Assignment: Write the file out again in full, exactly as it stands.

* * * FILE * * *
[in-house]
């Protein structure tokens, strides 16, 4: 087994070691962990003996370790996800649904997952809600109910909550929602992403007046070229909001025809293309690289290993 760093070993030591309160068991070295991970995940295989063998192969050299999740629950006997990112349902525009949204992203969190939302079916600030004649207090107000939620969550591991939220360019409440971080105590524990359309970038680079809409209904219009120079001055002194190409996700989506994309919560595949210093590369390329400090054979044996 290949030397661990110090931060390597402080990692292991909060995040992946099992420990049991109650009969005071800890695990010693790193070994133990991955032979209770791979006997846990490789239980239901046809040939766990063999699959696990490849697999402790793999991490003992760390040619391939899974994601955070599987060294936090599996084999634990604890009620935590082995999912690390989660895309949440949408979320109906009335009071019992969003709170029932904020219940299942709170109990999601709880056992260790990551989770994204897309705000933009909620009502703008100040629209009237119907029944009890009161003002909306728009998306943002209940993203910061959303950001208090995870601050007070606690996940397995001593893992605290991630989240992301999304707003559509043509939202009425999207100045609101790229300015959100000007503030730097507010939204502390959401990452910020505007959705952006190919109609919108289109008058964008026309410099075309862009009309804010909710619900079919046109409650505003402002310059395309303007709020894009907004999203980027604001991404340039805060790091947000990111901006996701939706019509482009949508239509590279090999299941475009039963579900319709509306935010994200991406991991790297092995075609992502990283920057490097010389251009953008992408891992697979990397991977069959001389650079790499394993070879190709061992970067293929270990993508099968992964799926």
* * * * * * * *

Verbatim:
[in-house]
């Protein structure tokens, strides 16, 4: 087994070691962990003996370790996800649904997952809600109910909550929602992403007046070229909001025809293309690289290993 760093070993030591309160068991070295991970995940295989063998192969050299999740629950006997990112349902525009949204992203969190939302079916600030004649207090107000939620969550591991939220360019409440971080105590524990359309970038680079809409209904219009120079001055002194190409996700989506994309919560595949210093590369390329400090054979044996 290949030397661990110090931060390597402080990692292991909060995040992946099992420990049991109650009969005071800890695990010693790193070994133990991955032979209770791979006997846990490789239980239901046809040939766990063999699959696990490849697999402790793999991490003992760390040619391939899974994601955070599987060294936090599996084999634990604890009620935590082995999912690390989660895309949440949408979320109906009335009071019992969003709170029932904020219940299942709170109990999601709880056992260790990551989770994204897309705000933009909620009502703008100040629209009237119907029944009890009161003002909306728009998306943002209940993203910061959303950001208090995870601050007070606690996940397995001593893992605290991630989240992301999304707003559509043509939202009425999207100045609101790229300015959100000007503030730097507010939204502390959401990452910020505007959705952006190919109609919108289109008058964008026309410099075309862009009309804010909710619900079919046109409650505003402002310059395309303007709020894009907004999203980027604001991404340039805060790091947000990111901006996701939706019509482009949508239509590279090999299941475009039963579900319709509306935010994200991406991991790297092995075609992502990283920057490097010389251009953008992408891992697979990397991977069959001389650079790499394993070879190709061992970067293929270990993508099968992964799926």